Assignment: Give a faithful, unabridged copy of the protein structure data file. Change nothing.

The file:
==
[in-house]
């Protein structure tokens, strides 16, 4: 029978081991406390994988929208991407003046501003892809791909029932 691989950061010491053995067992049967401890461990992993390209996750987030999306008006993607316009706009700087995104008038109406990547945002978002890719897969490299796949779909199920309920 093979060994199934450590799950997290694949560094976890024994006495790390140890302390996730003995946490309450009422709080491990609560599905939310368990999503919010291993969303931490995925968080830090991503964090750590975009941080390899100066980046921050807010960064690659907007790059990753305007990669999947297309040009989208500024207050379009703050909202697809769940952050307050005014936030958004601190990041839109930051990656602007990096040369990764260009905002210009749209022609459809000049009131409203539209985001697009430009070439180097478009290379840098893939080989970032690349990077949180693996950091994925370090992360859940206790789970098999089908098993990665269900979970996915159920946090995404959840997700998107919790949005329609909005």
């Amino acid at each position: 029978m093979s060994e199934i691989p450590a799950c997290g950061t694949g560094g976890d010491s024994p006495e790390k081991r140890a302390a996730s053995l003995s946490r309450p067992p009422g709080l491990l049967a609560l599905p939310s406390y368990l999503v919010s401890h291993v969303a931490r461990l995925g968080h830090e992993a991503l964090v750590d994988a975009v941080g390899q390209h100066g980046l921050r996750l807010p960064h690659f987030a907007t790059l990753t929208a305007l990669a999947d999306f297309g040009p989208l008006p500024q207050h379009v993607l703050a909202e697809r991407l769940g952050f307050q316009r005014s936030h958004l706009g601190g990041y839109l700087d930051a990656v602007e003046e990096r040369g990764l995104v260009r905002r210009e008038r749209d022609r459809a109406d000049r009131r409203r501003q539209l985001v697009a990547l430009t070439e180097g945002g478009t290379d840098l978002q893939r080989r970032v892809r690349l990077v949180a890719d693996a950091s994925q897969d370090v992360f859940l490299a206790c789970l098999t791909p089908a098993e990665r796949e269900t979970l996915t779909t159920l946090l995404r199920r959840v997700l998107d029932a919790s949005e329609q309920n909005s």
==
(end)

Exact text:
[in-house]
């Protein structure tokens, strides 16, 4: 029978081991406390994988929208991407003046501003892809791909029932 691989950061010491053995067992049967401890461990992993390209996750987030999306008006993607316009706009700087995104008038109406990547945002978002890719897969490299796949779909199920309920 093979060994199934450590799950997290694949560094976890024994006495790390140890302390996730003995946490309450009422709080491990609560599905939310368990999503919010291993969303931490995925968080830090991503964090750590975009941080390899100066980046921050807010960064690659907007790059990753305007990669999947297309040009989208500024207050379009703050909202697809769940952050307050005014936030958004601190990041839109930051990656602007990096040369990764260009905002210009749209022609459809000049009131409203539209985001697009430009070439180097478009290379840098893939080989970032690349990077949180693996950091994925370090992360859940206790789970098999089908098993990665269900979970996915159920946090995404959840997700998107919790949005329609909005």
């Amino acid at each position: 029978m093979s060994e199934i691989p450590a799950c997290g950061t694949g560094g976890d010491s024994p006495e790390k081991r140890a302390a996730s053995l003995s946490r309450p067992p009422g709080l491990l049967a609560l599905p939310s406390y368990l999503v919010s401890h291993v969303a931490r461990l995925g968080h830090e992993a991503l964090v750590d994988a975009v941080g390899q390209h100066g980046l921050r996750l807010p960064h690659f987030a907007t790059l990753t929208a305007l990669a999947d999306f297309g040009p989208l008006p500024q207050h379009v993607l703050a909202e697809r991407l769940g952050f307050q316009r005014s936030h958004l706009g601190g990041y839109l700087d930051a990656v602007e003046e990096r040369g990764l995104v260009r905002r210009e008038r749209d022609r459809a109406d000049r009131r409203r501003q539209l985001v697009a990547l430009t070439e180097g945002g478009t290379d840098l978002q893939r080989r970032v892809r690349l990077v949180a890719d693996a950091s994925q897969d370090v992360f859940l490299a206790c789970l098999t791909p089908a098993e990665r796949e269900t979970l996915t779909t159920l946090l995404r199920r959840v997700l998107d029932a919790s949005e329609q309920n909005s």